Legco president throws his hat in the ring again for post

PUBLISHED : Thursday, 26 July, 2012, 12:00am
UPDATED : Thursday, 26 July, 2012, 12:00am


Pro-government heavyweight Tsang Yok-sing launched his election campaign yesterday with a clear message for voters - do not vote for him if they want a lawmaker who speaks out on government policies. That is because he will once more seek the president's chair in the legislature.

Tsang, a member of the Democratic Alliance for the Betterment and Progress of Hong Kong, is running in the Hong Kong Island constituency.

In the coming four years, he said, many controversial issues would be tabled for debate in Legco.

'For Legco to run effectively and to fulfil its constitutional role, it needs someone who is familiar with laws and procedures, able to chair Legco's work fairly and justly, with experience and capability to be its president,' he said.

'I hope this will give voters a clear message. If they believe they must vote for someone who will not contest the president's role - and who will speak out on policies - they should not vote for me.'

Tsang said his platform also included fighting for 'good democracy' for Hong Kong.

Also running in the constituency is Wong Kwok-hing, of the Beijing-loyalist Federation of Trade Unions. Tsang would not speculate on whether Wong's bid would split the pro-government support base.

Meanwhile, in the New Territories West constituency, Tuen Mun Rural Committee chairman and former Law Society president Junius Ho Kwan-yiu signed up as an independent candidate yesterday. He said he aimed to secure more than 40,000 votes and wanted to win more support from middle-class voters.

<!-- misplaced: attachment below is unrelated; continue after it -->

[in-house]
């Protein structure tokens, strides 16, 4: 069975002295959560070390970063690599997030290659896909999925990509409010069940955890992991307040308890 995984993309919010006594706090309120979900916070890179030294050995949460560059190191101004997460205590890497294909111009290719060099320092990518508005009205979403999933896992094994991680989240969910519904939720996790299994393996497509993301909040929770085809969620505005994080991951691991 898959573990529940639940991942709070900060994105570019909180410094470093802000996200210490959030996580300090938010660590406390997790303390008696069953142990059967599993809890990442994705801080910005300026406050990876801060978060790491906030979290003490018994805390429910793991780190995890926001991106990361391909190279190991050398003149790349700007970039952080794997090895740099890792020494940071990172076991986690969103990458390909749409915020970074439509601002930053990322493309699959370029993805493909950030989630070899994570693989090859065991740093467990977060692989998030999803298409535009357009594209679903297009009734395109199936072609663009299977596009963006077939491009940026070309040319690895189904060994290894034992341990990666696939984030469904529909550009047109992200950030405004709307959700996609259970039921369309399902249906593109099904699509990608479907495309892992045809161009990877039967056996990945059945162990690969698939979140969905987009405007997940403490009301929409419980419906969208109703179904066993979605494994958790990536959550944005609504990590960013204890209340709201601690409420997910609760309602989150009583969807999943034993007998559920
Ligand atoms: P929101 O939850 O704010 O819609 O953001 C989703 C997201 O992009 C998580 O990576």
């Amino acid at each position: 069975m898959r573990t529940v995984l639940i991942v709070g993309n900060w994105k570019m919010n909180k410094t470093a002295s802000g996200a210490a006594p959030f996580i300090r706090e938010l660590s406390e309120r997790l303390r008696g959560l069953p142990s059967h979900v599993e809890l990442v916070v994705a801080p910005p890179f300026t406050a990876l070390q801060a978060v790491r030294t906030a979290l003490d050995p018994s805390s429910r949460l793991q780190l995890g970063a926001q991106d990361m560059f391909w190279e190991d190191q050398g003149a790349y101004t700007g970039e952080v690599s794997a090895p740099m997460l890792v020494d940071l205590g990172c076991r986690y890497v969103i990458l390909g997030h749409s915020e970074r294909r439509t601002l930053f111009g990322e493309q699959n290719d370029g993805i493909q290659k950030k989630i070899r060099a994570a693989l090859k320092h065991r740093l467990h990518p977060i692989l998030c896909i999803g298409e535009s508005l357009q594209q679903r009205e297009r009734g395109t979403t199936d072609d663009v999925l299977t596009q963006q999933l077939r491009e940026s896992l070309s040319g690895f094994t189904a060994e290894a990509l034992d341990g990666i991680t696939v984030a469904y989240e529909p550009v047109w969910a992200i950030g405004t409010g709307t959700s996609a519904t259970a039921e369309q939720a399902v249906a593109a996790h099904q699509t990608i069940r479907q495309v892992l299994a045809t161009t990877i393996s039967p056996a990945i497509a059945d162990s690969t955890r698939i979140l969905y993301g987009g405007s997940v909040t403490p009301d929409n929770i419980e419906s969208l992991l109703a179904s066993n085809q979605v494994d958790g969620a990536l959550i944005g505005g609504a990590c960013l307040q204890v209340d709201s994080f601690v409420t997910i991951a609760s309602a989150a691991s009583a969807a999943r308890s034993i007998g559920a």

Meanwhile, uncertainties surrounding the Civic Party's Dutch-born district councillor Paul Zimmerman remained unresolved. It is still unclear as to whether he will contest a so-called super seat functional constituency or gain the backing of his own Civic Party.

Civic Party leader Alan Leong Kah-kit said a final decision would be made by Saturday. But the five teams running the party's direct election campaigns in geographic constituencies expressed strong reservations about Zimmerman running in any constituency because of logistics reasons, according to a source in the Civic Party.

'Time is running short, and there is a lot of work in preparing [for a campaign],' Leong said before the meeting.

The functional constituencies were at the centre of media attention yesterday, as Heung Yee Kuk chairman Lau Wong-fat signed up to contest another term in the kuk functional sector.

The incumbent medical sector legislator, Dr Leung Ka-lau, also launched his bid for re-election yesterday, running against former Medical Association president Dr Tse Hung-hing.

Meanwhile, the ICAC has so far received nine complaints about the Legco elections. Lily Chung Lai-tuen, a programme co-ordinator (elections) with the Independent Commission Against Corruption, said the complaints were mostly about candidates providing food and entertainment illegally. There were about 300 complaints in the 2008 elections.